The koi fish, thriving in the tropical setting, eagerly great our guests.
A giant anthurium appears like a green deva in disguise near the Siva Vinadhara mound, greeting all guests. Today a researcher released a study that proves that plants are aware of themselves and can distinguish their own roots and the roots of other plants, even clones of themselves.
Guests listen intently to the explanation of the profound beliefs of Hinduism: There is only One God who is all pervasive, Creator, Preserver and Destroyer of all existence. Karma is the law of cause and effect. Reincarnation allows each soul to evolve in a natural dharmic pattern eventually merging in Oneness with the Divine. Ahimsa, non-violence, is a principal understood and practiced by devout Hindus, and Hindus all believe there is no intrinsic evil, no devil and no eternal hell for all of creation is Lord Siva's manifestation.
An Agave desmentiana is in full bloom today, its 10-foot tall stalk holding hundreds of small copies of itself. It is a wonderful source of an alternative to sugar, agave syrup.
Guests learn about Siva as Dakshinamurthi, the silent teacher, telepathically transmitting the eternal truths of the four Vedas to the four sages. Siva projects His teachings with His third eye, the Ajna Chakra.
A wonderful orchid in bloom behind the banyan tree where Dakshinamurthi sits.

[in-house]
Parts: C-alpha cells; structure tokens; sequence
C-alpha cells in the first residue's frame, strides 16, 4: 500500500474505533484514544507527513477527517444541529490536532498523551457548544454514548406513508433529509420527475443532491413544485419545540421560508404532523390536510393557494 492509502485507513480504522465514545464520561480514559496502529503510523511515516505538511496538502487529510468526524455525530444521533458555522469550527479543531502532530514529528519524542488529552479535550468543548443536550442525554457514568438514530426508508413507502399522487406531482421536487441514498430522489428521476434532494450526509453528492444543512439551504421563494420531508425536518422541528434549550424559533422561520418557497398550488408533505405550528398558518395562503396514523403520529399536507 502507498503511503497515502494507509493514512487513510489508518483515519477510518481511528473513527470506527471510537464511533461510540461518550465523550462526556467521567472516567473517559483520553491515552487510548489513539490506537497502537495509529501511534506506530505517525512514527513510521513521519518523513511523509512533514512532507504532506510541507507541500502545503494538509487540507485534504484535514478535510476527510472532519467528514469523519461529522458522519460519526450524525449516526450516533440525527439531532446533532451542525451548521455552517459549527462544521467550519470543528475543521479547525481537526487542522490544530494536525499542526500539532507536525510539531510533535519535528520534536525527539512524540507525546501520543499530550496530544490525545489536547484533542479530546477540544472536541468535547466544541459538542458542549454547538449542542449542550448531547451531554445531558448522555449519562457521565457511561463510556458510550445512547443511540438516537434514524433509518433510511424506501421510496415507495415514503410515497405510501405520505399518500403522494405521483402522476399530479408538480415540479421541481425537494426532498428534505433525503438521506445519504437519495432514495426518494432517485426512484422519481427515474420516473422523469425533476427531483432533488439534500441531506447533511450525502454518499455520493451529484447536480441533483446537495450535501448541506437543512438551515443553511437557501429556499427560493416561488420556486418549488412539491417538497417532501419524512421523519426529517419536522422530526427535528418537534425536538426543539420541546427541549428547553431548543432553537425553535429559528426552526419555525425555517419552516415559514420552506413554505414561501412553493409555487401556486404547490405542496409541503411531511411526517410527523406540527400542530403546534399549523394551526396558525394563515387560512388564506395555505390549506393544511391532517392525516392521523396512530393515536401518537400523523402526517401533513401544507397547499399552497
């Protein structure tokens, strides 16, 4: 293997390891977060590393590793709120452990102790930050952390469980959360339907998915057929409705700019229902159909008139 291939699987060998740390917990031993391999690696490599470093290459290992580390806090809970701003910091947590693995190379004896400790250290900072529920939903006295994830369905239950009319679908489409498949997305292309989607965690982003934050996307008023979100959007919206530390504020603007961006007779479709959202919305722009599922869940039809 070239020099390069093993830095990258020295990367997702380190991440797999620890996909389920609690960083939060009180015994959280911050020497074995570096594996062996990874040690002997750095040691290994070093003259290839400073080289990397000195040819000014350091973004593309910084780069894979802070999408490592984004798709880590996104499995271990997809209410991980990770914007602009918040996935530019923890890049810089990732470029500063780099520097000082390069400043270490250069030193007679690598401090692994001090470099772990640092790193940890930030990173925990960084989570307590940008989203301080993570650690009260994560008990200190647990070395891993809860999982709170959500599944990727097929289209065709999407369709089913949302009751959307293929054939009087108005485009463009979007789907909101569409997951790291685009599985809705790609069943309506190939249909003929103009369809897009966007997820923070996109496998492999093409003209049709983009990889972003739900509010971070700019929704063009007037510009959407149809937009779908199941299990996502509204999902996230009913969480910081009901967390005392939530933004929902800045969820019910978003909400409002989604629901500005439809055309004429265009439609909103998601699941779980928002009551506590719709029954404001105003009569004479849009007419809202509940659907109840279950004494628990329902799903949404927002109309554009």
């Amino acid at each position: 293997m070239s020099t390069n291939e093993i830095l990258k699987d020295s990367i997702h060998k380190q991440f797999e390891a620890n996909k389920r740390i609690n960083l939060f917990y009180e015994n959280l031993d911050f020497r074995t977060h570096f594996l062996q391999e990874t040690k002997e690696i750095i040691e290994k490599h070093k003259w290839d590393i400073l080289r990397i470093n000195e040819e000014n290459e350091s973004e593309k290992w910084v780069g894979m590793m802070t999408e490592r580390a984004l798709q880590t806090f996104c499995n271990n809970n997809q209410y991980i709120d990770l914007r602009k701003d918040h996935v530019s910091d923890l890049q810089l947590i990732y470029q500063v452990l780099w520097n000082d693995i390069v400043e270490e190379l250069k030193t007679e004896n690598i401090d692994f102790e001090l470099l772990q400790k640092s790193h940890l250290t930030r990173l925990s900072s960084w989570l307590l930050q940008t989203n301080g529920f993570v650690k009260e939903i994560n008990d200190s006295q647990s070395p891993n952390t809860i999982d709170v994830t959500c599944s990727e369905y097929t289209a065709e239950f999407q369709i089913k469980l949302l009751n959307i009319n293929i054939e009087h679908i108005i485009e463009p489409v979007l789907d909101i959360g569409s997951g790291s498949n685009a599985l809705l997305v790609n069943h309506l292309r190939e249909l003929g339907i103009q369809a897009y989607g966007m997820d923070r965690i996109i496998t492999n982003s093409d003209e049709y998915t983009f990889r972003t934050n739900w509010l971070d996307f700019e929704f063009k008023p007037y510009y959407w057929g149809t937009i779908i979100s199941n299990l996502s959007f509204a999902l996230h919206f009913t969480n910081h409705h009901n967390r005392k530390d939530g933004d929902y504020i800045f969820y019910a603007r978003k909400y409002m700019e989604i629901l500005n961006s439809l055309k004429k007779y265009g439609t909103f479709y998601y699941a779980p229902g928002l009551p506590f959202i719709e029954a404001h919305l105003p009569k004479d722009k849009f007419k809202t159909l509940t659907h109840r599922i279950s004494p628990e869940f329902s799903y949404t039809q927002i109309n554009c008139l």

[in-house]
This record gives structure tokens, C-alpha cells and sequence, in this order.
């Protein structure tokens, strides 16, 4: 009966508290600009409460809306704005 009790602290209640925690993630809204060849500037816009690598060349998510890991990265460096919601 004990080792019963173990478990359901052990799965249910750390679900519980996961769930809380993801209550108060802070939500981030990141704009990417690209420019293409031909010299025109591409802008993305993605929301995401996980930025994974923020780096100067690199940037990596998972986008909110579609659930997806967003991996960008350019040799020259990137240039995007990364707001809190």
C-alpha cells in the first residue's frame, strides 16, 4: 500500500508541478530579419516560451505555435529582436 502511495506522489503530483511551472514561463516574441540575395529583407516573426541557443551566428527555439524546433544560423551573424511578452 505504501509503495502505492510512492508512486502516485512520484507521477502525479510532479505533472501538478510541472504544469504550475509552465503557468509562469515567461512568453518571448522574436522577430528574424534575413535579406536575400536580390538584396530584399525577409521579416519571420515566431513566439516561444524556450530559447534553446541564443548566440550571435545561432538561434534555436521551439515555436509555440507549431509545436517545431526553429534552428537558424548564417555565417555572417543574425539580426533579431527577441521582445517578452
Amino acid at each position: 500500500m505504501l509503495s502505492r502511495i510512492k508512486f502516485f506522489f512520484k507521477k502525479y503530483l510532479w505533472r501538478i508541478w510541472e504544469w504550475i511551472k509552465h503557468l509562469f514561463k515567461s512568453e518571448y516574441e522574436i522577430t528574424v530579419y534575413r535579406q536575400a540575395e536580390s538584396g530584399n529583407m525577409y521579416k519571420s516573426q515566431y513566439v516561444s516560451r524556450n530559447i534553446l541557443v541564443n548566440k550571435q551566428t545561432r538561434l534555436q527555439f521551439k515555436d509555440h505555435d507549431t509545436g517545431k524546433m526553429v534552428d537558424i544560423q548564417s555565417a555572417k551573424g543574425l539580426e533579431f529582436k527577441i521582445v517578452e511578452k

Fifty wonderful souls joined the tour today and many told us they will be returning.
Attentive guests learn about the special process used to create Iriavan's foundation. Fly ash was added to the concrete mix which will enable the temple to rest on this solid foundation for at least 1000 years.
A guest joyously hugs a rudraksha tree.
Others enjoy the shade that the tress offer as the late morning sun shines down, warming the gorgeous tropical setting.
Kannan, the Indian craftsman, demonstrates the various techniques for carving granite.
He begins with large chisels and works down to finer pointed tools.
This guest had read a paragraph in a Kauai guide book about the temple, and was astonished that it was listed as a tourist destination. He was moved by the grandeur of the temple complex and plans to spend several of the next few days of his visit returning to enjoy Gurudeva's vision.
Within our Saiva Siddhanta Holy Scriptures the Saiva Agamas explain the basis of temple ceremonies and worship plus yoga and jnana. The Tirukural was considered by Gurudeva to be "the most accessible and relevant sacred text." In it are practical and helpful guidelines for our conduct in every day life. The point of family life is to gain steady improvement, forever, in self control in the midst of responsibilities in the fulfillment of family dharma. Meanwhile, not taking detachment too far but taking it in the sense of spiritually looking for happiness, not outside in other people or possessions, the world, but inside ourselves and then sharing it with family and friends. "We regard the writings of our satgurus as scripture."
Path to Siva, Lesson 20
Tirukural, Introduction and Contents
Tirukural, Chapter 15 Possession of Self-Control
"The temple enables us to feel the presence of God, Gods and devas." We use our inner eyes to see what's going on in the temple, the three worlds. In the temple we're being good dvaitists in the dimfi perspective, focused in bhakti upon God Siva. In meditation we're monists, in the shumif perspective. We claim our oneness with Siva, Sivoham, I am Siva. In surrender, shrinking the ego through devotion, we have a realization that we're not the doer, that Siva is doing it all. Siva's energy comes through our soul.